Unsolicited telephone calls misusing our name - We do not nuisance cold call -
Have a question? Call us on 0800 1979 345
This article was published on October 3rd, 2019
Is Vegetarianism a philosophical belief?
A philosophical belief might be a protected characteristic if it:
An employment tribunal has decided that an individual’s belief in vegetarianism is not protected by the Equality Act 2010. In Conisbee v Crossley Farms, the tribunal said that vegetarianism was an opinion or viewpoint rather than a protected belief. The tribunal did not believe that vegetarianism was a weighty belief about a substantial aspect of human life and behaviour. Rather it was a lifestyle choice. A belief that animals shouldn’t be killed for food was an admirable sentiment but did not relate to a weighty and substantial aspect of human life and behaviour. In relation to requirement that the belief attain a certain level of cogency, cohesion and importance, the tribunal noted the many different reasons for people being vegetarian (lifestyle, health, diet, concerns about methods of animal rearing for food, personal taste). This could be contrasted with veganism where the arguments are largely the same, ‘a clear belief that killing and eating animals is contrary to a civilised society and also against climate control’.
An employment tribunal will decide this month whether ethical veganism is capable of being protected as a philosophical belief. The answer is almost certainly yes. However, looking at the reasoning of the employment tribunal in this case, the line between protectable belief and admirable opinion is somewhat blurred. I suspect we have not heard the last on this subject, especially if veganism is found to be protected. Employment tribunal decisions are not binding on other tribunals, so it is not uncommon for different tribunals to reach different decisions in similar cases
This website privacy notice sets out how Thorneycroft Solicitors uses and protects any information that you give Thorneycroft Solicitors when you use this website.
Thorneycroft Solicitors is committed to ensuring that your privacy is protected. Should we ask you to provide certain information by which you can be identified when using this website, then you can be assured that it will only be used in accordance with this privacy statement.
Thorneycroft Solicitors may change this policy from time to time by updating this page. You should check this page from time to time to ensure that you are happy with any changes. This policy is effective from 01/05/2018.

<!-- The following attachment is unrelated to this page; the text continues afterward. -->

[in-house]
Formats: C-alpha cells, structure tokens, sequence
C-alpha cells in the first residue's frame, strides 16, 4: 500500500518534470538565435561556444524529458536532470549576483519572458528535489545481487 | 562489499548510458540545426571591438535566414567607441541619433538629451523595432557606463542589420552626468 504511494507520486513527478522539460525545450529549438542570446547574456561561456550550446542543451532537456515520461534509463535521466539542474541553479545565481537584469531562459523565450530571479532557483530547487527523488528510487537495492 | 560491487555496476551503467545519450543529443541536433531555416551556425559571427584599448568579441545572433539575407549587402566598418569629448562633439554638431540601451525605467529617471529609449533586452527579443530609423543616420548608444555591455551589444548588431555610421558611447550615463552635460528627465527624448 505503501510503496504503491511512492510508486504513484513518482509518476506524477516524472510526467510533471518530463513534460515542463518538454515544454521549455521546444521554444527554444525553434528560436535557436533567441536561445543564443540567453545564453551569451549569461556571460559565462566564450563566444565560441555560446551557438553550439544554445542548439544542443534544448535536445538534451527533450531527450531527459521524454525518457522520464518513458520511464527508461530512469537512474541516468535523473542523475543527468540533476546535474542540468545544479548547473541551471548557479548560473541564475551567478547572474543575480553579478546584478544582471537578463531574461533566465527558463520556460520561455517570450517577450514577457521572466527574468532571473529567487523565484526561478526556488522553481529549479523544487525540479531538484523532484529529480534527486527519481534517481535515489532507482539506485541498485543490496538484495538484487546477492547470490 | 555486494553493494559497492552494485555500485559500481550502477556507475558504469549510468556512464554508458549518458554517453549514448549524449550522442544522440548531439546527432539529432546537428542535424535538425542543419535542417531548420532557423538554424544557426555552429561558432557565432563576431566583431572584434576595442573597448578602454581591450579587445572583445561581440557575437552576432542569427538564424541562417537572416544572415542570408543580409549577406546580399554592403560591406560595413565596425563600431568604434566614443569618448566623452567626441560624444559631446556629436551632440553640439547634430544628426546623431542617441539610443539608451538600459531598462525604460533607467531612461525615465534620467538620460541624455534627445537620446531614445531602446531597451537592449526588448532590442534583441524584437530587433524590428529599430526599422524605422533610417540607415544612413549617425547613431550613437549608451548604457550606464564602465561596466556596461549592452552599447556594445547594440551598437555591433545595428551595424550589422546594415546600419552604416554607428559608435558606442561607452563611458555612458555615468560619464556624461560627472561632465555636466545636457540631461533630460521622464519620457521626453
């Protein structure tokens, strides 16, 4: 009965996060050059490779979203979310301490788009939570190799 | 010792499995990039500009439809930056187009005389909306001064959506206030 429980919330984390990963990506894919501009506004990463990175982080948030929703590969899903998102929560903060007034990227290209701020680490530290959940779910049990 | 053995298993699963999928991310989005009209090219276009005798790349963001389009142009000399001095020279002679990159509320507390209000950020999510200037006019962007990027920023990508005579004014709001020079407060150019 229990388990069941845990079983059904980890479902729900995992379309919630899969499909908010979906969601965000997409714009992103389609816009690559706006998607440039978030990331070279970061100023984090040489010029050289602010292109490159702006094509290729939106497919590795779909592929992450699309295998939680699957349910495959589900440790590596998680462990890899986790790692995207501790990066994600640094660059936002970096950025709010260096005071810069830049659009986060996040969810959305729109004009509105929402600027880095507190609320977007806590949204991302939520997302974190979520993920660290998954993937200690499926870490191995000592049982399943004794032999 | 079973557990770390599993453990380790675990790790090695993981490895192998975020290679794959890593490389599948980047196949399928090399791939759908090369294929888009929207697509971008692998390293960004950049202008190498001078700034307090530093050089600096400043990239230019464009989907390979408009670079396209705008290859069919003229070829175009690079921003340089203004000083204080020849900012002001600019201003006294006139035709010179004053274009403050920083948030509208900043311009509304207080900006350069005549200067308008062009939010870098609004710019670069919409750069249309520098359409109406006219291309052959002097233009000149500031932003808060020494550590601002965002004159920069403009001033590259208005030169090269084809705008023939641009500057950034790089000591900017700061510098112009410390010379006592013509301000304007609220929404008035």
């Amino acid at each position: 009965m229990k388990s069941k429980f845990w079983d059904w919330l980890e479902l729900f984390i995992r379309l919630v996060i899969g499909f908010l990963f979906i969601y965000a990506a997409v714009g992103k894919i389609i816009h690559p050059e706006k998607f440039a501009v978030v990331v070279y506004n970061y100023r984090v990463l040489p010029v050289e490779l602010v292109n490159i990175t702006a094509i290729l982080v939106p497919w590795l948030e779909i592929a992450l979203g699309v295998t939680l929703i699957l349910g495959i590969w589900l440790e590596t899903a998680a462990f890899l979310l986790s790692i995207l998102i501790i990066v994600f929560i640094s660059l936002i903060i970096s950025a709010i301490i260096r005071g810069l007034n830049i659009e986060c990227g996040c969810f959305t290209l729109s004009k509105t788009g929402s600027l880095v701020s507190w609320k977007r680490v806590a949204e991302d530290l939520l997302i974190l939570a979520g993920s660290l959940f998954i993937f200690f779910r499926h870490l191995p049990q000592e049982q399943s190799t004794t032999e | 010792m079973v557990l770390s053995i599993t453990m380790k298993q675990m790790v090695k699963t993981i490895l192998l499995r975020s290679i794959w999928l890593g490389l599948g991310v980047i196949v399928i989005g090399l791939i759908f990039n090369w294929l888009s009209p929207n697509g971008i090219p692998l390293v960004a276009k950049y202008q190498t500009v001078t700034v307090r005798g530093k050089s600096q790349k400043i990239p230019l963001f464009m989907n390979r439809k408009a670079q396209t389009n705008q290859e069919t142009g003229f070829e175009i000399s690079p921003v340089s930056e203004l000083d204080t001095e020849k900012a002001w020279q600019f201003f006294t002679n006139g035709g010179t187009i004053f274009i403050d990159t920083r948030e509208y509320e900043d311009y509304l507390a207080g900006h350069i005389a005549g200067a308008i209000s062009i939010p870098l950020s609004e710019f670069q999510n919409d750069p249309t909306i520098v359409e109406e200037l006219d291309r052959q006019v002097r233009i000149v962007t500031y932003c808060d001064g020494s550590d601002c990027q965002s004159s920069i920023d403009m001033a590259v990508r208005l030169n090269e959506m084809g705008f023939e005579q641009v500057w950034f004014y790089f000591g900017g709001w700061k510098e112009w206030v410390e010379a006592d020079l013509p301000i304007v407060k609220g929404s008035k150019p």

What we collect
We may collect the following information:
We will collect the information directly from you via completion of our enquiry form on the website.
What we do with the information we gather
We require this information to understand your needs and provide you with a better service, and in particular for the following reasons:
We will also collect and process your personal data if you have consented to receiving marketing in respect of our services. You are able to unsubscribe or withdraw your consent at any time by emailing [email protected] or writing to ‘Marketing’ at Thorneycroft Solicitors, 9a Bridge Street Mills, Bridge Street, Macclesfield, Cheshire SK11 6QA.
We are committed to ensuring that your information is secure. In order to prevent unauthorised access or disclosure, we have put in place suitable physical, electronic and managerial procedures to safeguard and secure the information we collect online.
If you do not instruct us in relation to your legal matter, your personal details will be retained for a period of 12 months.
If we are instructed in relation to your legal matter, we will keep it in line with our data retention periods. Details of our retention period for your legal matter can be found within our Client Care Letter and/or Terms of Business, under the heading file retention.
Links to other websites
Our website may contain links to other websites of interest. However, once you have used these links to leave our site, you should note that we do not have any control over that other website. Therefore, we cannot be responsible for the protection and privacy of any information which you provide whilst visiting such sites and such sites are not governed by this privacy statement. You should exercise caution and look at the privacy statement applicable to the website in question.
You can set preferences for how Google advertises to you using the Google Ad Preferences page, and if you want to you can opt out of interest-based advertising entirely by cookie settings or permanently using a browser plugin.×